Photo by John Schreiber.
Photo by John Schreiber.

The Los Angeles City Council went on record Wednesday in support of a group of farm workers seeking a union contract from a Fresno grape and fruit grower which sells its produce in Los Angeles stores under the Prima label.

More than 100 workers from Gerawan Farms traveled from the Central Valley early this morning, then marched from a downtown Los Angeles church to City Hall to raise awareness about the labor dispute.

“These workers may not live in the city of Los Angeles, but the fruit they pick, you buy and eat,” said Councilman Paul Koretz, who authored a resolution to support the workers that was passed on a 12-0 vote.

Gerawan workers voted in 1990 to be represented by the United Farm Workers union, but have yet to come to an agreement on a contract. A neutral mediator chosen by the company was brought in and a contract was approved by the state in 2013, but Gerawan has yet to sign it, UFW representatives said.

“Today, Gerawan farm workers ask you to stand with them against bullying in the fields,” UFW President Arturo Rodriguez told the council. “Gerawan owes its thousands of workers millions of dollars in pay raises and other benefits. Yet Gerawan fiercely resists its workers at every turn, committing some of the most flagrant labor law violations in California history.”

A lawyer representing Gerawan Farms did not immediately return a call seeking comment.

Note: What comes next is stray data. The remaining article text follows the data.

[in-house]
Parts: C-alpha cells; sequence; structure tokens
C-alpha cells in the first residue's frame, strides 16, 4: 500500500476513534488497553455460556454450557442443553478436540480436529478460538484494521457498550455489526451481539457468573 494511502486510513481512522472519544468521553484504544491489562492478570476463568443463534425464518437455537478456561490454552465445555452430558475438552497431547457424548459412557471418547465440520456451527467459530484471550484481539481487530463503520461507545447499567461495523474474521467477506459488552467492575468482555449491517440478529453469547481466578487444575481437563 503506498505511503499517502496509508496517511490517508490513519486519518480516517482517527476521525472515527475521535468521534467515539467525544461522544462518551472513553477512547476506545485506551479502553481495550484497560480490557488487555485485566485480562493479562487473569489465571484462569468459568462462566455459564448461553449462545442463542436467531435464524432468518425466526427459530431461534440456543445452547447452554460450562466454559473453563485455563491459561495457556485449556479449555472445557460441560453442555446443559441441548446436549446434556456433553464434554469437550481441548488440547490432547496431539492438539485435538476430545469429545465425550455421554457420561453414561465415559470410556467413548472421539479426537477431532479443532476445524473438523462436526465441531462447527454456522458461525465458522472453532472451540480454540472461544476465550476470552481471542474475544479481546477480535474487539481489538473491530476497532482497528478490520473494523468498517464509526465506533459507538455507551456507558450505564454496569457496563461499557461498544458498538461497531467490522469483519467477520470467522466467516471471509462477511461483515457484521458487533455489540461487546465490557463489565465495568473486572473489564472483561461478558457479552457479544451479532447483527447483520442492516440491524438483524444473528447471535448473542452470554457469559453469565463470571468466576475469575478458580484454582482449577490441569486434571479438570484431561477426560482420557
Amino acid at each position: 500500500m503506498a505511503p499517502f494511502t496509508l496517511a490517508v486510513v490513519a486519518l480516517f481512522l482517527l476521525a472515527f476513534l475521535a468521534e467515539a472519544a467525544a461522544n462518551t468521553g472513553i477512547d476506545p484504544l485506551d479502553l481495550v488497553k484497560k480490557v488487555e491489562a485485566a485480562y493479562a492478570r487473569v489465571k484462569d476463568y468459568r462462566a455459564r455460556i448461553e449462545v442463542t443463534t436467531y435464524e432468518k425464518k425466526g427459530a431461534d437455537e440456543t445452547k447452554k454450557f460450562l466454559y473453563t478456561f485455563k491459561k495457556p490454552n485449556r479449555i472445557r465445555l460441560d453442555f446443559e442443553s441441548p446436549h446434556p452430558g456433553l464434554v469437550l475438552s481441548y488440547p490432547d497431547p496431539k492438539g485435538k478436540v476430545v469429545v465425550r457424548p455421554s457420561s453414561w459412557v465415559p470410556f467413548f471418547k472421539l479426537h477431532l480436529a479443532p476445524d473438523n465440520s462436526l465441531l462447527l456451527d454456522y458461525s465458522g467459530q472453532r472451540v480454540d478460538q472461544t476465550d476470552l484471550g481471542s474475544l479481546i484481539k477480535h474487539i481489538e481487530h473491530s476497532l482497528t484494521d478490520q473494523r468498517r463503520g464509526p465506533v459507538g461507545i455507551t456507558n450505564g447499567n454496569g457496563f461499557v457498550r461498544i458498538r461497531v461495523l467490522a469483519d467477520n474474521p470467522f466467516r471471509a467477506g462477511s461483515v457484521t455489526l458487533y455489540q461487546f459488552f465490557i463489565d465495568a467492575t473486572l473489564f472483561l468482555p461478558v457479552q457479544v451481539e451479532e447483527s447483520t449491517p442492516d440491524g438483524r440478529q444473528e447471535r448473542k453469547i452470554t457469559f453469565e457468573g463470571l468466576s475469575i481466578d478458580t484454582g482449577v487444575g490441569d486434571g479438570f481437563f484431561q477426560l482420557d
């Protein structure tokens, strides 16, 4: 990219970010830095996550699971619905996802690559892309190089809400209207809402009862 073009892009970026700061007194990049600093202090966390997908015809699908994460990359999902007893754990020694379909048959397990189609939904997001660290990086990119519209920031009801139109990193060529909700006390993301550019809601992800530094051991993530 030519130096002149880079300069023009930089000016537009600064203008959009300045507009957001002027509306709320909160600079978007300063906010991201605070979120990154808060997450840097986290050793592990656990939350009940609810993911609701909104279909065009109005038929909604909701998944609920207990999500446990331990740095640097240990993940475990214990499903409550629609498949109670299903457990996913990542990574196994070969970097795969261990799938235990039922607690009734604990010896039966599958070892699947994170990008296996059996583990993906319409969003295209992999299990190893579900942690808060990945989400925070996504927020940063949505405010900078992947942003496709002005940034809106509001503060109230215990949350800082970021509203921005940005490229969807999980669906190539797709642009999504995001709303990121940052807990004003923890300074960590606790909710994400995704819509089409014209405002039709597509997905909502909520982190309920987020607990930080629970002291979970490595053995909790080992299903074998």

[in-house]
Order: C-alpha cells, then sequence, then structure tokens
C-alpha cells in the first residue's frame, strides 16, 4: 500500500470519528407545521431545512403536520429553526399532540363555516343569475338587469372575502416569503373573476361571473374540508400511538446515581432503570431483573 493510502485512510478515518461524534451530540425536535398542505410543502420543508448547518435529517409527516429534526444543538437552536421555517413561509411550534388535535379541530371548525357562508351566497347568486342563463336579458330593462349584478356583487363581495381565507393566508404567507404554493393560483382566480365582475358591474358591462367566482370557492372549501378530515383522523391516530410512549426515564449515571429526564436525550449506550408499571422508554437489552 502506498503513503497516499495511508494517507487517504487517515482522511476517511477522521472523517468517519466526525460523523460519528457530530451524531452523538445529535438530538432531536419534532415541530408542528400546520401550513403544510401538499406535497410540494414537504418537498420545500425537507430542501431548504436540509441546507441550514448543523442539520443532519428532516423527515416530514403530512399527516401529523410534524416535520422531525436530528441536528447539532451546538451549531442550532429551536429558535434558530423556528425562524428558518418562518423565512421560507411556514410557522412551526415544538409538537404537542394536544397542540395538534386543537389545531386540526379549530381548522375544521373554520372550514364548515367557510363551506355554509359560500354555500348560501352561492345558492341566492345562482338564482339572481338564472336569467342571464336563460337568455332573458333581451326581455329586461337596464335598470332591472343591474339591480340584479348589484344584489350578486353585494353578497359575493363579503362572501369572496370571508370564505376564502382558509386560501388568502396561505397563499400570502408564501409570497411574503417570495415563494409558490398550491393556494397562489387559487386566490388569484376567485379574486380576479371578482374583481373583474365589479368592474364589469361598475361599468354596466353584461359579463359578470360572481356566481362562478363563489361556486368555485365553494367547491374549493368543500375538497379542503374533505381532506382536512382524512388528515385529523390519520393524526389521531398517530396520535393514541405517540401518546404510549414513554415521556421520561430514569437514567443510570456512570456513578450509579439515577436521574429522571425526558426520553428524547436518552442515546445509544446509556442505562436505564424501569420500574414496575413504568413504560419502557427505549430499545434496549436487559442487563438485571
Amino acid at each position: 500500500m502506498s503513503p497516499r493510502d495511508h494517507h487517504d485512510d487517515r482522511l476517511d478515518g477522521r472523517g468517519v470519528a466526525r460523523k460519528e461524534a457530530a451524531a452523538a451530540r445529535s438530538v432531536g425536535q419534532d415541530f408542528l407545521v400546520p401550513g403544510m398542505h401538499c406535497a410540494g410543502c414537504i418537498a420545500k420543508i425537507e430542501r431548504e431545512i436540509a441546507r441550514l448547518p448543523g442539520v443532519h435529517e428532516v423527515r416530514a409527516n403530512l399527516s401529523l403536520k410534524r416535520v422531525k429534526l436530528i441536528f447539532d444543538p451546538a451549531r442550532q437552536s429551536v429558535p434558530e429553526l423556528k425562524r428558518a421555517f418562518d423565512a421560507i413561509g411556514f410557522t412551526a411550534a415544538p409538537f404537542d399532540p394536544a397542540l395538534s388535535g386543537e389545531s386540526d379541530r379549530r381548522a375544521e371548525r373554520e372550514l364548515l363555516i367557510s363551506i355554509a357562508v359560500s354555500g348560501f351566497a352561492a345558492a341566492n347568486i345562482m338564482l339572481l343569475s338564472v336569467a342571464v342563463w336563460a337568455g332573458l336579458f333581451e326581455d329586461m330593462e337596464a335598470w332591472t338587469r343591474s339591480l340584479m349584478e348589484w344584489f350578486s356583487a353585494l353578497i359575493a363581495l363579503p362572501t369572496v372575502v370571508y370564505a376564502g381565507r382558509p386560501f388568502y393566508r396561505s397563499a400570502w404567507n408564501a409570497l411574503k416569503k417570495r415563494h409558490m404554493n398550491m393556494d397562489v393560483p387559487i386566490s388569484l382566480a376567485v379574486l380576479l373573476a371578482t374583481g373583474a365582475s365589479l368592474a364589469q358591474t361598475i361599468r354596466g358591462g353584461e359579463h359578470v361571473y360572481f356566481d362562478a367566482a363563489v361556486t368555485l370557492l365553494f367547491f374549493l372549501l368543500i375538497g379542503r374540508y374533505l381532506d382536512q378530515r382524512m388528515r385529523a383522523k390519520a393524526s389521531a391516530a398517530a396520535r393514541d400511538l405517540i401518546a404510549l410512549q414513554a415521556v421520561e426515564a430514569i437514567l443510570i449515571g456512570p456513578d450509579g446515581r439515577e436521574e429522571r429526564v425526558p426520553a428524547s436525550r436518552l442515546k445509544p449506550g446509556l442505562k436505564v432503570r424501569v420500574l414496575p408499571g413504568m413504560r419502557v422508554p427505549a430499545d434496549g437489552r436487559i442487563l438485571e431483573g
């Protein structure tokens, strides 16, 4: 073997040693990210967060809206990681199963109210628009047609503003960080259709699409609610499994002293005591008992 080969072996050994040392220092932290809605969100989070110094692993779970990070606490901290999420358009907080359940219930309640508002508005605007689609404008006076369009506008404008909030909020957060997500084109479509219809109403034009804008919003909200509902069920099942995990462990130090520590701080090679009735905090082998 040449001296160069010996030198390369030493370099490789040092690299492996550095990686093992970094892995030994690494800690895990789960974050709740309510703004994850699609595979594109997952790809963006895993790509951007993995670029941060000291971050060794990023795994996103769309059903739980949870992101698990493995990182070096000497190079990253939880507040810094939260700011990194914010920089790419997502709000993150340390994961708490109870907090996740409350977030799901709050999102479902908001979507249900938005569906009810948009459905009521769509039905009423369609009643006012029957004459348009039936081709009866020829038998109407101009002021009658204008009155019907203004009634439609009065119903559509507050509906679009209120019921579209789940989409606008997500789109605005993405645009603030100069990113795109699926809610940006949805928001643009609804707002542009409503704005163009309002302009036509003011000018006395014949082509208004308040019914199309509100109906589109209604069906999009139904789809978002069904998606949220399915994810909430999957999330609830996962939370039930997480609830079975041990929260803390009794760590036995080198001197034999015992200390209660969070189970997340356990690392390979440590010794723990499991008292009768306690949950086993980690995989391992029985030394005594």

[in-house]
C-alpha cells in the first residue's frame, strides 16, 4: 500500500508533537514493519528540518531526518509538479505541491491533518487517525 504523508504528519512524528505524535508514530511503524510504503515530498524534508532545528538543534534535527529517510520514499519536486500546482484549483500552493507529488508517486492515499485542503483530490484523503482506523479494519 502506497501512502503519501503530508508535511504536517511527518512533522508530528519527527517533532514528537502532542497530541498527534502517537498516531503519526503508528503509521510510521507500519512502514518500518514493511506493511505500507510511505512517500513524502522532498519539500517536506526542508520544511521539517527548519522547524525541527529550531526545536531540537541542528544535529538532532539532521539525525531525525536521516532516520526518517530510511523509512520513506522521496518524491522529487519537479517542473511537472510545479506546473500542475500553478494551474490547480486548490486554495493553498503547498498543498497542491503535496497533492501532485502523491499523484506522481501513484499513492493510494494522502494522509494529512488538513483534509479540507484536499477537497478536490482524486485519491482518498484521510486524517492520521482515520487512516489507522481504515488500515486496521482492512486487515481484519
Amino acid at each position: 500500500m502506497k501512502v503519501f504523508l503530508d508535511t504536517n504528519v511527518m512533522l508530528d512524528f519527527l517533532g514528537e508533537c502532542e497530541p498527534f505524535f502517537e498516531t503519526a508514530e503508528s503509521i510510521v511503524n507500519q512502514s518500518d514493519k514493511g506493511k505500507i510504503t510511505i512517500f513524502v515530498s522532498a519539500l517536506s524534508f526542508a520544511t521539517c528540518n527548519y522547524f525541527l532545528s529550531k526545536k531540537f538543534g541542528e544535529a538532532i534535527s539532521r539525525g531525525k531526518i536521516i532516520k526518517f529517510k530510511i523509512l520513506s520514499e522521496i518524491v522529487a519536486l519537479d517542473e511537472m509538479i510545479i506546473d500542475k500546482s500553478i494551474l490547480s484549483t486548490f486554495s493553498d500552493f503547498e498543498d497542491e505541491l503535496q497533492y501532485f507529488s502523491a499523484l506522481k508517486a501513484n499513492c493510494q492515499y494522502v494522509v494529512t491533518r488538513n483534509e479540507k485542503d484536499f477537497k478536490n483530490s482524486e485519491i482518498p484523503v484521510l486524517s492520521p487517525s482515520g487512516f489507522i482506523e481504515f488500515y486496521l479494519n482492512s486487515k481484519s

Rodriguez said the company, which employs about 5,000 people, was investigated by the state, resulting in five indictments, one of which accuses the company of intimidating workers and forcing them to attend anti-union protests.

“Gerawan’s money and power, backed by a slick PR drive from Grover Norquist and the radical right, have thus far denied these workers justice in the fields,” Rodriguez alleged.

Los Angeles County Federation of Labor chief Maria Elena Durazo lent her support to the workers, as well. The City Council “has proudly stood with workers,” she said, citing the recent passage of a $15.37-an-hour minimum wage for many Los Angeles hotel workers and noting that the panel is now considering a citywide minimum wage hike to as much as $15.25 an hour.

Farmworker Rights, a group opposing the proposed United Farm Workers contract, contends many Gerawan workers actually do not want to be part of the union, and that the labor agreement would result in lower pay and fewer benefits.

“We don’t want or need the union,” a woman identified as Gerawan employee Silvia Lopez said in a statement released by the group. “We are paid the highest wages and have good benefits. The union doesn’t want to help us. Their contract will hurt us.”

The contract would result in a 3 percent pay cut for the workers, according to Farmworker Rights, which claims UFW “abandoned” the farm workers 20 years ago without negotiating a contract. The UFW then resurfaced in 2012 to demand that a contract be negotiated, but the farm workers themselves were “shut out,” according to the group’s statement.

The council “ignored the will of the real farm workers and instead just listened to people who gave their campaigns money,” Lopez is quoted in the statement as saying. “Today, the City Council chose politics over the hardworking farm workers who are fighting for our livelihoods.”

City News Service

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